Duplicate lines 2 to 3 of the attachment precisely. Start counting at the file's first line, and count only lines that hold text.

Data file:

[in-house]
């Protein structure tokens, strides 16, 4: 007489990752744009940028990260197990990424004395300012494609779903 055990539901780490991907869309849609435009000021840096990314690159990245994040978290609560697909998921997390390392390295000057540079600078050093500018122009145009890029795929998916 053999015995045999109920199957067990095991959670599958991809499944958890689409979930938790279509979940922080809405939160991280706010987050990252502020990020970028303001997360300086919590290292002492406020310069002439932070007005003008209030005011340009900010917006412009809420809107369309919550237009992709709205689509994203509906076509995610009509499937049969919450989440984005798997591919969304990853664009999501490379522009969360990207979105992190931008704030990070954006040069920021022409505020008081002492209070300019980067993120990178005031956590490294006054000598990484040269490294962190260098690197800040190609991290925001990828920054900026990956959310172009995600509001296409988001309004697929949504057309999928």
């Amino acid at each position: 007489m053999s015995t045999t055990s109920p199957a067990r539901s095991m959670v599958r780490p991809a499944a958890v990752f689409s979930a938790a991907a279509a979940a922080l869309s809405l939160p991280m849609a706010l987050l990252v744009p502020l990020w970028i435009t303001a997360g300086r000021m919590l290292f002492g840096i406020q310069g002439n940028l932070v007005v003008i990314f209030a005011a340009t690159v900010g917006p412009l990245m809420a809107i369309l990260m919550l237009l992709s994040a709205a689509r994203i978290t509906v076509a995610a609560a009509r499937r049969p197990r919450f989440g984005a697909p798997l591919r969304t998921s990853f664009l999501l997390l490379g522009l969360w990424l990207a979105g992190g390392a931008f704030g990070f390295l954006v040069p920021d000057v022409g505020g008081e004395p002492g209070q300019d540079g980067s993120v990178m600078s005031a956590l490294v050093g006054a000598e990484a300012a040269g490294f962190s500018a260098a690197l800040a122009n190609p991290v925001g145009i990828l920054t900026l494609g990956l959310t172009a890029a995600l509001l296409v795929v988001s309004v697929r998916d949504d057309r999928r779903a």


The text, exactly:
């Protein structure tokens, strides 16, 4: 007489990752744009940028990260197990990424004395300012494609779903 055990539901780490991907869309849609435009000021840096990314690159990245994040978290609560697909998921997390390392390295000057540079600078050093500018122009145009890029795929998916 053999015995045999109920199957067990095991959670599958991809499944958890689409979930938790279509979940922080809405939160991280706010987050990252502020990020970028303001997360300086919590290292002492406020310069002439932070007005003008209030005011340009900010917006412009809420809107369309919550237009992709709205689509994203509906076509995610009509499937049969919450989440984005798997591919969304990853664009999501490379522009969360990207979105992190931008704030990070954006040069920021022409505020008081002492209070300019980067993120990178005031956590490294006054000598990484040269490294962190260098690197800040190609991290925001990828920054900026990956959310172009995600509001296409988001309004697929949504057309999928």
């Amino acid at each position: 007489m053999s015995t045999t055990s109920p199957a067990r539901s095991m959670v599958r780490p991809a499944a958890v990752f689409s979930a938790a991907a279509a979940a922080l869309s809405l939160p991280m849609a706010l987050l990252v744009p502020l990020w970028i435009t303001a997360g300086r000021m919590l290292f002492g840096i406020q310069g002439n940028l932070v007005v003008i990314f209030a005011a340009t690159v900010g917006p412009l990245m809420a809107i369309l990260m919550l237009l992709s994040a709205a689509r994203i978290t509906v076509a995610a609560a009509r499937r049969p197990r919450f989440g984005a697909p798997l591919r969304t998921s990853f664009l999501l997390l490379g522009l969360w990424l990207a979105g992190g390392a931008f704030g990070f390295l954006v040069p920021d000057v022409g505020g008081e004395p002492g209070q300019d540079g980067s993120v990178m600078s005031a956590l490294v050093g006054a000598e990484a300012a040269g490294f962190s500018a260098a690197l800040a122009n190609p991290v925001g145009i990828l920054t900026l494609g990956l959310t172009a890029a995600l509001l296409v795929v988001s309004v697929r998916d949504d057309r999928r779903a």